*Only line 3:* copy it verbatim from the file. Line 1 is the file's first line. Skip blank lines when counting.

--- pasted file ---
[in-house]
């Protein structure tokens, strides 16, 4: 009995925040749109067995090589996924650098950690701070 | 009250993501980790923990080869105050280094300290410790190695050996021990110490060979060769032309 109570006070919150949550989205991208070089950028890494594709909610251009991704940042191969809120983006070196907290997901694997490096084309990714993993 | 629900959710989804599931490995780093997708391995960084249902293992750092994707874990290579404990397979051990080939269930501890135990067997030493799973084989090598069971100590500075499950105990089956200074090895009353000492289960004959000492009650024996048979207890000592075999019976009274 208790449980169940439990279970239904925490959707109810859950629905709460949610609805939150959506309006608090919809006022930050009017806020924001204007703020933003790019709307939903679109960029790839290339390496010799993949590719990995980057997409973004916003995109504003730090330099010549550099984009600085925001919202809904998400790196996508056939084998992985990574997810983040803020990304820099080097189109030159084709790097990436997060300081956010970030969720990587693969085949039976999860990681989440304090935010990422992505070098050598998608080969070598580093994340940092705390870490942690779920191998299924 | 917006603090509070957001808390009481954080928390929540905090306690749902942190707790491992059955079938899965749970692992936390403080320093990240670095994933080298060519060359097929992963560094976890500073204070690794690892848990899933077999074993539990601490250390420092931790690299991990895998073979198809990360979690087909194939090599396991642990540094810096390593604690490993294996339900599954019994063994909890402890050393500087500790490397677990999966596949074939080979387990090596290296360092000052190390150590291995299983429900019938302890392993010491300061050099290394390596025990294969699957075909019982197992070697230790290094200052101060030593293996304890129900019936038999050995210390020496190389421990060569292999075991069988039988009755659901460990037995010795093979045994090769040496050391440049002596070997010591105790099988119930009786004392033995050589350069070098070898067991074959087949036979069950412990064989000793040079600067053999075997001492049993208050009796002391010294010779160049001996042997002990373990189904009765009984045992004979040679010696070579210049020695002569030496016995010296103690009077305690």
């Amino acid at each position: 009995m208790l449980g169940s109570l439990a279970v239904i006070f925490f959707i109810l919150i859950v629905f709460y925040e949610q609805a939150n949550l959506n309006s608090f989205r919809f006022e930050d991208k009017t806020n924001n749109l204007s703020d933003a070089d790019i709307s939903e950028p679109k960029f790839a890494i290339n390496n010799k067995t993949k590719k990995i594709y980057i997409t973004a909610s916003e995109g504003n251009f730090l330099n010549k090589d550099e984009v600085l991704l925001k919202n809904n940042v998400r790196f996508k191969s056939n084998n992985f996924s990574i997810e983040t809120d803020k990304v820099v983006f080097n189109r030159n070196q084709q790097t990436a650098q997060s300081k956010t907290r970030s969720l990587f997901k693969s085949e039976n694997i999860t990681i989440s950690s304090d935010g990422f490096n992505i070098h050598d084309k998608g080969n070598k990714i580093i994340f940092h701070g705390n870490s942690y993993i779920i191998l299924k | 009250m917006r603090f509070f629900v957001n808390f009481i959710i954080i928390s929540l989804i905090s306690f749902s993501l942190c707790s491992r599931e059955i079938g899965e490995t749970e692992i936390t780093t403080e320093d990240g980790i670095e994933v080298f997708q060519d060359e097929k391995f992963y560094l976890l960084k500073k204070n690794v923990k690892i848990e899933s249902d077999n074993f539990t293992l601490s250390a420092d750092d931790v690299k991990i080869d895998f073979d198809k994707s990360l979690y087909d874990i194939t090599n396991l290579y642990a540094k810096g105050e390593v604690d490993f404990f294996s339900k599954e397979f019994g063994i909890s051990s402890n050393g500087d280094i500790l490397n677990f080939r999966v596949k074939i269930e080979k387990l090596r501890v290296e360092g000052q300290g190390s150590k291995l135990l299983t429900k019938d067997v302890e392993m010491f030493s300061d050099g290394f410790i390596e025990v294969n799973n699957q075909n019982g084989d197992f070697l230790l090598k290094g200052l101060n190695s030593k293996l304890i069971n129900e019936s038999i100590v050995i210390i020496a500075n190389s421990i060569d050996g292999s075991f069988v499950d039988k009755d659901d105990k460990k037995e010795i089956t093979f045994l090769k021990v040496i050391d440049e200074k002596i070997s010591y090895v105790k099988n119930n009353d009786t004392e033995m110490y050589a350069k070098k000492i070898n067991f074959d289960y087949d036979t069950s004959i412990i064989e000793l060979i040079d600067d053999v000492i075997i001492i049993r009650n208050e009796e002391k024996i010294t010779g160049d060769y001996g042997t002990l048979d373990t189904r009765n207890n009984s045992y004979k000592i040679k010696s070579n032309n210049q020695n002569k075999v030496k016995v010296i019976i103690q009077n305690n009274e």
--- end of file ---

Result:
């Amino acid at each position: 009995m208790l449980g169940s109570l439990a279970v239904i006070f925490f959707i109810l919150i859950v629905f709460y925040e949610q609805a939150n949550l959506n309006s608090f989205r919809f006022e930050d991208k009017t806020n924001n749109l204007s703020d933003a070089d790019i709307s939903e950028p679109k960029f790839a890494i290339n390496n010799k067995t993949k590719k990995i594709y980057i997409t973004a909610s916003e995109g504003n251009f730090l330099n010549k090589d550099e984009v600085l991704l925001k919202n809904n940042v998400r790196f996508k191969s056939n084998n992985f996924s990574i997810e983040t809120d803020k990304v820099v983006f080097n189109r030159n070196q084709q790097t990436a650098q997060s300081k956010t907290r970030s969720l990587f997901k693969s085949e039976n694997i999860t990681i989440s950690s304090d935010g990422f490096n992505i070098h050598d084309k998608g080969n070598k990714i580093i994340f940092h701070g705390n870490s942690y993993i779920i191998l299924k | 009250m917006r603090f509070f629900v957001n808390f009481i959710i954080i928390s929540l989804i905090s306690f749902s993501l942190c707790s491992r599931e059955i079938g899965e490995t749970e692992i936390t780093t403080e320093d990240g980790i670095e994933v080298f997708q060519d060359e097929k391995f992963y560094l976890l960084k500073k204070n690794v923990k690892i848990e899933s249902d077999n074993f539990t293992l601490s250390a420092d750092d931790v690299k991990i080869d895998f073979d198809k994707s990360l979690y087909d874990i194939t090599n396991l290579y642990a540094k810096g105050e390593v604690d490993f404990f294996s339900k599954e397979f019994g063994i909890s051990s402890n050393g500087d280094i500790l490397n677990f080939r999966v596949k074939i269930e080979k387990l090596r501890v290296e360092g000052q300290g190390s150590k291995l135990l299983t429900k019938d067997v302890e392993m010491f030493s300061d050099g290394f410790i390596e025990v294969n799973n699957q075909n019982g084989d197992f070697l230790l090598k290094g200052l101060n190695s030593k293996l304890i069971n129900e019936s038999i100590v050995i210390i020496a500075n190389s421990i060569d050996g292999s075991f069988v499950d039988k009755d659901d105990k460990k037995e010795i089956t093979f045994l090769k021990v040496i050391d440049e200074k002596i070997s010591y090895v105790k099988n119930n009353d009786t004392e033995m110490y050589a350069k070098k000492i070898n067991f074959d289960y087949d036979t069950s004959i412990i064989e000793l060979i040079d600067d053999v000492i075997i001492i049993r009650n208050e009796e002391k024996i010294t010779g160049d060769y001996g042997t002990l048979d373990t189904r009765n207890n009984s045992y004979k000592i040679k010696s070579n032309n210049q020695n002569k075999v030496k016995v010296i019976i103690q009077n305690n009274e």